Identifying Clear Cell Renal Cell Carcinoma Coexpression Networks Associated with Opioid Signaling and Survival.

TitleIdentifying Clear Cell Renal Cell Carcinoma Coexpression Networks Associated with Opioid Signaling and Survival.
Publication TypeJournal Article
Year of Publication2020
AuthorsScarpa JR, DiNatale RG, Mano R, Silagy AW, Kuo F, Irie T, McCormick PJ, Fischer GW, A Hakimi A, Mincer JS
JournalCancer Res
Date Published2020 Dec 14

While opioids constitute the major component of perioperative analgesic regimens for surgery in general, a variety of evidence points to an association between perioperative opioid exposure and longer-term oncological outcomes. The mechanistic details underlying these effects are not well understood. In this study, we focused on clear cell renal cell carcinoma (ccRCC) and utilized RNAseq and outcomes data from both TCGA as well as a local patient cohort to identify survival-associated gene coexpression networks. We then projected drug-induced transcriptional profiles from in vitro cancer cells to predict drug effects on these networks and recurrence-free, cancer-specific, and overall survival. The opioid receptor agonist leu-enkephalin was predicted to have anti-survival effects in ccRCC, primarily through Th2 immune and NRF2-dependent macrophage networks. Conversely, the antagonist naloxone was predicted to have pro-survival effects, primarily through angiogenesis, fatty acid metabolism, and hemopoesis pathways. Eight coexpression networks associated with survival endpoints in ccRCC were identified, and master regulators of the transition from the normal to disease state were inferred, a number of which are linked to opioid pathways. These results are the first to suggest a mechanism for opioid effects on cancer outcomes through modulation of survival-associated coexpression networks. While we focus on ccRCC, this methodology may be employed to predict opioid effects on other cancer types and to personalize analgesic regimens in cancer patients for optimal outcomes.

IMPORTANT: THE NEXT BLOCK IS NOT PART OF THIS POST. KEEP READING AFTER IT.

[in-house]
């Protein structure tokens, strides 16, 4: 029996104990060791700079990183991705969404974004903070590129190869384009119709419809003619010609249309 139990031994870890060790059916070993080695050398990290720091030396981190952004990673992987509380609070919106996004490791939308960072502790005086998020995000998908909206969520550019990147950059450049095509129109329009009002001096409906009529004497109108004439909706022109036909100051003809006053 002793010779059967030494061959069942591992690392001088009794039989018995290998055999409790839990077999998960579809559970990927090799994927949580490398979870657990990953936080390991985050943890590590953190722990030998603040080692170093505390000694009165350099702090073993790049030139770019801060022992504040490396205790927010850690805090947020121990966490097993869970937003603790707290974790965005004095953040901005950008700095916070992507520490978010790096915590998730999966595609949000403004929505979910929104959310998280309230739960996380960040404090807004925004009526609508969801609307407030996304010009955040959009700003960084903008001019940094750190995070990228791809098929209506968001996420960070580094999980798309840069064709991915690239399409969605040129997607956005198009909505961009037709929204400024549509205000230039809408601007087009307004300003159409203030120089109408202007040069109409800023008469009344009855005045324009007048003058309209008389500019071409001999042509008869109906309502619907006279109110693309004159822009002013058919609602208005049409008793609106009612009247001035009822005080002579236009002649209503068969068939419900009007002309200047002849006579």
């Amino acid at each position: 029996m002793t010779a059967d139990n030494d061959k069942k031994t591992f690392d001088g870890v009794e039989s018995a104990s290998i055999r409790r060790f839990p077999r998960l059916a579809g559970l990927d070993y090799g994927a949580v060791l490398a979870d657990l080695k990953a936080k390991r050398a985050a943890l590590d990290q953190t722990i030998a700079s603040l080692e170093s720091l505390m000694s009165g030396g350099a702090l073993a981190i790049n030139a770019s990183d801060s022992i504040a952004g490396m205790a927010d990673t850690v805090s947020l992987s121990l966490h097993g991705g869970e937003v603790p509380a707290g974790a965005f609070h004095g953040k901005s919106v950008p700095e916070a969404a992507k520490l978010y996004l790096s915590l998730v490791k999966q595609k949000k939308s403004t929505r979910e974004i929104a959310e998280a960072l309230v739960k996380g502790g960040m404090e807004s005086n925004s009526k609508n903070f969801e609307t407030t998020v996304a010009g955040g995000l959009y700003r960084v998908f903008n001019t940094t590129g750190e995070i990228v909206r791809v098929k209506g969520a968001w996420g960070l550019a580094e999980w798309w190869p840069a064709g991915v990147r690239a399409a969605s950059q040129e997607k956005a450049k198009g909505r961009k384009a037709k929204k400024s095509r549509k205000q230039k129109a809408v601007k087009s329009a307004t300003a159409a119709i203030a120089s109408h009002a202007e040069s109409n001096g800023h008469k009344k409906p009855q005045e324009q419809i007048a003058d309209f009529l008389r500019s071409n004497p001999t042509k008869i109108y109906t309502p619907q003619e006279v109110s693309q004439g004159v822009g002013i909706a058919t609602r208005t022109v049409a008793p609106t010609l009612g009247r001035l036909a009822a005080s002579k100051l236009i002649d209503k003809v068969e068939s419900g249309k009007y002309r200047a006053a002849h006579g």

Alternate JournalCancer Res
PubMed ID33318038